You’re off to see the cellist, the wonderful Cellist of "Oz."
(Sorry … Couldn’t resist.)
"They asked me to literally play myself — minus the murder — and allowed me to present the cello as the glorious instrument that it is," says Zuill Bailey. The musician-turned-thespian appeared during the final season of "Oz," HBO’s intense prison drama, in an episode that fell short of the old axiom that music has charms to soothe the savage beast.
"I was totally into it, except for the murder," says Bailey, whose character got a tad ticked at a fellow string player. "But there’s something about harpooning a violinist that really makes me smile," he says … jokingly.
No murders, though he’s expected to provide one killer performance Saturday for a Valentine’s Day hookup with the Las Vegas Philharmonic at the University of Nevada, Las Vegas.
"The sound he makes on the cello is enormous and gorgeous," says Philharmonic conductor David Itkin. "His technique is so easy that we are able to make spontaneous musical decisions during a performance together that we didn’t rehearse."
He won’t bow his cello with Cupid’s arrow, but Bailey will pluck the heartstrings by joining the orchestra for an all-Tchaikovsky program, including the "Romeo and Juliet Overture-Fantasy," as well as "Rococo Variations," "Nocturne for Cello and Orchestra" and "Symphony #6 Pathetique."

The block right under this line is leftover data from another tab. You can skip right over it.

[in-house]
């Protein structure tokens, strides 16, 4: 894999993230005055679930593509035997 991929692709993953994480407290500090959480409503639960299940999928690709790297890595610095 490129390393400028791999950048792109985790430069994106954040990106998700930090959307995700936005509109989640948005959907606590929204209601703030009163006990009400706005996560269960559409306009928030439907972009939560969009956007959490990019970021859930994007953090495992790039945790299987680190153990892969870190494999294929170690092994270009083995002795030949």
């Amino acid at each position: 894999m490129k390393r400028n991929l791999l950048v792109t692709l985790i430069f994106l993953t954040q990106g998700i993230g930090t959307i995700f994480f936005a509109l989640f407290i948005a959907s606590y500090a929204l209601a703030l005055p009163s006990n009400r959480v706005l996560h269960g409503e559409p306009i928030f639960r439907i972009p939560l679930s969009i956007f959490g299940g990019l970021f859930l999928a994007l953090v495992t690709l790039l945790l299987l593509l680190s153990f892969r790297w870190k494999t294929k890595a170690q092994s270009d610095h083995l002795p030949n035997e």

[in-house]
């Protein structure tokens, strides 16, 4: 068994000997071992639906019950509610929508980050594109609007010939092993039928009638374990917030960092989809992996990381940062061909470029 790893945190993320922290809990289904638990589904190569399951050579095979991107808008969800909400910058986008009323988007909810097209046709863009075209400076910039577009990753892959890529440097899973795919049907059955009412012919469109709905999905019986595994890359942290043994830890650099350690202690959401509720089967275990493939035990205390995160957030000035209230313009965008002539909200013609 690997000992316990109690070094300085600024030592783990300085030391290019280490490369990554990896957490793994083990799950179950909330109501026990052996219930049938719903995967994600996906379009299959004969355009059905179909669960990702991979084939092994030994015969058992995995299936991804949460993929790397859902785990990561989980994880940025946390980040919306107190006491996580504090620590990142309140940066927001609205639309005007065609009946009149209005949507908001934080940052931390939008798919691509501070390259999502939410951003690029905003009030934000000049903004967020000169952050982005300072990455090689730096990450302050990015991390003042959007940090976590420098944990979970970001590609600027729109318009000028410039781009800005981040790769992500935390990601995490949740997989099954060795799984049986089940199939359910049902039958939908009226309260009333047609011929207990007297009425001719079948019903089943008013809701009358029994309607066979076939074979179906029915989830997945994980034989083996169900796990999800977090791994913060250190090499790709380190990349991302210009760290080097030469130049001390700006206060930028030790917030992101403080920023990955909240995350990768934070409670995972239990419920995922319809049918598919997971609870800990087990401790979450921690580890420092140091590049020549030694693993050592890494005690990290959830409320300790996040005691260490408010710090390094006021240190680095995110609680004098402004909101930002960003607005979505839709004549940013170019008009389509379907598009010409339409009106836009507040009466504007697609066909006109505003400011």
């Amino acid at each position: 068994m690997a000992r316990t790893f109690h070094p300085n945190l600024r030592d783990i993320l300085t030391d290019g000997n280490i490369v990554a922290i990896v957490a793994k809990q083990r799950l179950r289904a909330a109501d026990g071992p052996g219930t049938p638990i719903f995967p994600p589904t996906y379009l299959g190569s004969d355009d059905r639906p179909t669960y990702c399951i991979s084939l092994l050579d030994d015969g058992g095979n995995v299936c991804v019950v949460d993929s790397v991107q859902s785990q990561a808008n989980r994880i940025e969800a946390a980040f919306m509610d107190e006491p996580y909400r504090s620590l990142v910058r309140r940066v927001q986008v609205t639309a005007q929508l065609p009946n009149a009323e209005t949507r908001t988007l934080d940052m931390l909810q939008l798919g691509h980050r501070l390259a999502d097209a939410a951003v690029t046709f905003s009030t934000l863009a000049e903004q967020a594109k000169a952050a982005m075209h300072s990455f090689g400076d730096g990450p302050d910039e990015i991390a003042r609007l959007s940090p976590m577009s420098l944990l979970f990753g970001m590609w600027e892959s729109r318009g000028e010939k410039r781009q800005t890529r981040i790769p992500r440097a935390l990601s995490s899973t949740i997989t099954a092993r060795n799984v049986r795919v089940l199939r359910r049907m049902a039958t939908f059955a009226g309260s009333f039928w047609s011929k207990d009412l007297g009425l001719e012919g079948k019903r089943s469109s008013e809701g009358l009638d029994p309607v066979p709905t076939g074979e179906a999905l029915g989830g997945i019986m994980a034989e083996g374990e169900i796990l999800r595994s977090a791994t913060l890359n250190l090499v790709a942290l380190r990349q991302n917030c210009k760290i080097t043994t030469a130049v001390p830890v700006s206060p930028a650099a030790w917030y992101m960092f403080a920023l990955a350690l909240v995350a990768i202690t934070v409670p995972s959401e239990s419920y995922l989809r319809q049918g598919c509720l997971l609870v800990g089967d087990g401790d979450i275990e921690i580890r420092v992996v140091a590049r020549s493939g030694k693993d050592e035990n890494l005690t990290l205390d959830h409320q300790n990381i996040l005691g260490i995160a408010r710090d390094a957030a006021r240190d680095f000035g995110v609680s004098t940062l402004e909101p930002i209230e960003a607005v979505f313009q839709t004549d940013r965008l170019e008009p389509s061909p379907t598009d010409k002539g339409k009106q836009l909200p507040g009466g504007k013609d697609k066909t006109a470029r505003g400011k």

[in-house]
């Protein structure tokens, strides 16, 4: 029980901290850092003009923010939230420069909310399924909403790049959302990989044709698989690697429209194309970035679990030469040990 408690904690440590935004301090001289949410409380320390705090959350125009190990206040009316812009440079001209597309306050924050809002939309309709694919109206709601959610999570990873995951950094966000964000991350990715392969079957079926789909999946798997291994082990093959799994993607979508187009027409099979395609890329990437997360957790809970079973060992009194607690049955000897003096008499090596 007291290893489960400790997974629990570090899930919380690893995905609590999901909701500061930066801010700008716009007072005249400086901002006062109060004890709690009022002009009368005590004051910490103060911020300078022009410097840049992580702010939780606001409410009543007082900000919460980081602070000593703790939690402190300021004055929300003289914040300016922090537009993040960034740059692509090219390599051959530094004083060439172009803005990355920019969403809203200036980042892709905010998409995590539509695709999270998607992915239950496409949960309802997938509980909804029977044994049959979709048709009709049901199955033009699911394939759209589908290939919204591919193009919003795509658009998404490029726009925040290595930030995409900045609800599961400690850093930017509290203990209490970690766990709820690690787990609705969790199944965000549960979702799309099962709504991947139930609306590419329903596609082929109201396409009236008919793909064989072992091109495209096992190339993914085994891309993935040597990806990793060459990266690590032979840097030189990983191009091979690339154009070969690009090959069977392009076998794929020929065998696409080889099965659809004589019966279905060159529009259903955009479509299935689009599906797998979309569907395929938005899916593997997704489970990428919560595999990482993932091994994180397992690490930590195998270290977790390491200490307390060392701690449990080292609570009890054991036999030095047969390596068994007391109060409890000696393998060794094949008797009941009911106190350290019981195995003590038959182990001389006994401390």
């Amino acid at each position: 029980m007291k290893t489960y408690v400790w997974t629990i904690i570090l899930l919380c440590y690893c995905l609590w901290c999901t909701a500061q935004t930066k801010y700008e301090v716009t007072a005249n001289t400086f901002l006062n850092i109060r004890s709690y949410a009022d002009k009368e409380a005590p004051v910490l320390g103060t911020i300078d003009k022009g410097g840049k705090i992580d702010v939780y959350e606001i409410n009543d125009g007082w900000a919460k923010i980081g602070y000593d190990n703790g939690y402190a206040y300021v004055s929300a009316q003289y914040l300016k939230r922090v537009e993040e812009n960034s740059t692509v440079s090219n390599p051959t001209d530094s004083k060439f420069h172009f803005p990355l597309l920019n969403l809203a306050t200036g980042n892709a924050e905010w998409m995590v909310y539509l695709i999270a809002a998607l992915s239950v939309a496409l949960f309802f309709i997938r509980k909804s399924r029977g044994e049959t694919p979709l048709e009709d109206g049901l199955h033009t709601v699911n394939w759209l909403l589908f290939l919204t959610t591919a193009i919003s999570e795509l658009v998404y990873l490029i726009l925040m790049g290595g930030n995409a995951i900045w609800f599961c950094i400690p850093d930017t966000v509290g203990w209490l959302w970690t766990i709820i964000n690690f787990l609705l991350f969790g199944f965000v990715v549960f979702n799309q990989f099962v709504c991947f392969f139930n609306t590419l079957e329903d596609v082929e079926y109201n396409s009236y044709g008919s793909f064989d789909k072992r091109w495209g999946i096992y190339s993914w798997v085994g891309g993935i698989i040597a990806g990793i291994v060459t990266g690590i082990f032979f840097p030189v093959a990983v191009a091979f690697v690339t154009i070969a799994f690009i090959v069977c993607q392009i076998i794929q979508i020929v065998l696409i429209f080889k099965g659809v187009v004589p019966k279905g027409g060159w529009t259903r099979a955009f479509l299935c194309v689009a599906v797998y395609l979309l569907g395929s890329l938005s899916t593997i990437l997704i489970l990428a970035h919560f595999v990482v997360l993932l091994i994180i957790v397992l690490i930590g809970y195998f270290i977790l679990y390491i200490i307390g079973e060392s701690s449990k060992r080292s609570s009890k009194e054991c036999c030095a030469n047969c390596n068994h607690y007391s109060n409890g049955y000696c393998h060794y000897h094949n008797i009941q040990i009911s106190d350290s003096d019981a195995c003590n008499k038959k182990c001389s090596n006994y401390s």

"Most people think of Tchaikovsky as the ultimate romantic composer," Itkin says. "He’s more popular now than when he was alive. It’s the emotional colors that he gets out of the orchestra. And because we have these gorgeous pieces for cello and orchestra — and this matinee idol-looking soloist — it all seemed good for Valentine’s Day."
Matinee idol? "He must’ve gotten the check," deadpans Bailey, who’s particularly enchanted by "Rococo Variations," inspired by the music of Mozart, whom Tchaikovsky idolized, even though ol’ Wolfie never featured the cello in any of his compositions.
"It’s the best of all worlds for cellists, since we don’t have any repertoire of Mozart," Bailey says. "We have Tchaikovsky’s romanticism and virtuosity channeling an homage to Mozart. Audiences love it, and it’s romantic, to say the least."
Platonic passion blossoms between Itkin’s troops and their V-Day guest. "Orchestras love playing with him, because he comes onstage and is really one of us," Itkin says. "There’s no diva stuff."
Given Bailey’s "Oz," experience, though, Itkin might be advised to keep him away from his violin section.
Contact reporter Steve Bornfeld at sbornfeld @reviewjournal.com or 702-383-0256.Preview
Las Vegas Philharmonic’s All-Tchaikovsky program with guest cellist Zuill Bailey
8 p.m. Saturday
Artemus Ham Hall,University of Nevada, Las Vegas, 4505 S. Maryland Parkway